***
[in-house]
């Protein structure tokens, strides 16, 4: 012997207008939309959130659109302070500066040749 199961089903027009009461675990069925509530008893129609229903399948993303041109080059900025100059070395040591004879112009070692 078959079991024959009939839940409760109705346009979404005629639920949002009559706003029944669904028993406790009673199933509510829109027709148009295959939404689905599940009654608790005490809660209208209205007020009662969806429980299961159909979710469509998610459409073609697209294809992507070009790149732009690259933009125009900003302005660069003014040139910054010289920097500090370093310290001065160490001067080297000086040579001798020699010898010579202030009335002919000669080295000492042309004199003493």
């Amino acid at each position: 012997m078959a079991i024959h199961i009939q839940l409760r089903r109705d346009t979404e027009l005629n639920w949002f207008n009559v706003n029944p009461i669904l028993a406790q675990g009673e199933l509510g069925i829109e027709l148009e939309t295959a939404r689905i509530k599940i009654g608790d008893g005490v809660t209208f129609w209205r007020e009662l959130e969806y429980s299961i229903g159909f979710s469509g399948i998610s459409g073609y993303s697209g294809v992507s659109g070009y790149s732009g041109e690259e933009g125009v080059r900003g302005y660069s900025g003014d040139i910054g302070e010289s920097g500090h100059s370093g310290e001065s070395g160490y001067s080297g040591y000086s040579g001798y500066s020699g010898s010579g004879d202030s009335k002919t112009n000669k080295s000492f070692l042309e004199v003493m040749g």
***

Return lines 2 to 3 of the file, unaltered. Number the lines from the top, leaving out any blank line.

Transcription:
């Protein structure tokens, strides 16, 4: 012997207008939309959130659109302070500066040749 199961089903027009009461675990069925509530008893129609229903399948993303041109080059900025100059070395040591004879112009070692 078959079991024959009939839940409760109705346009979404005629639920949002009559706003029944669904028993406790009673199933509510829109027709148009295959939404689905599940009654608790005490809660209208209205007020009662969806429980299961159909979710469509998610459409073609697209294809992507070009790149732009690259933009125009900003302005660069003014040139910054010289920097500090370093310290001065160490001067080297000086040579001798020699010898010579202030009335002919000669080295000492042309004199003493």
């Amino acid at each position: 012997m078959a079991i024959h199961i009939q839940l409760r089903r109705d346009t979404e027009l005629n639920w949002f207008n009559v706003n029944p009461i669904l028993a406790q675990g009673e199933l509510g069925i829109e027709l148009e939309t295959a939404r689905i509530k599940i009654g608790d008893g005490v809660t209208f129609w209205r007020e009662l959130e969806y429980s299961i229903g159909f979710s469509g399948i998610s459409g073609y993303s697209g294809v992507s659109g070009y790149s732009g041109e690259e933009g125009v080059r900003g302005y660069s900025g003014d040139i910054g302070e010289s920097g500090h100059s370093g310290e001065s070395g160490y001067s080297g040591y000086s040579g001798y500066s020699g010898s010579g004879d202030s009335k002919t112009n000669k080295s000492f070692l042309e004199v003493m040749g």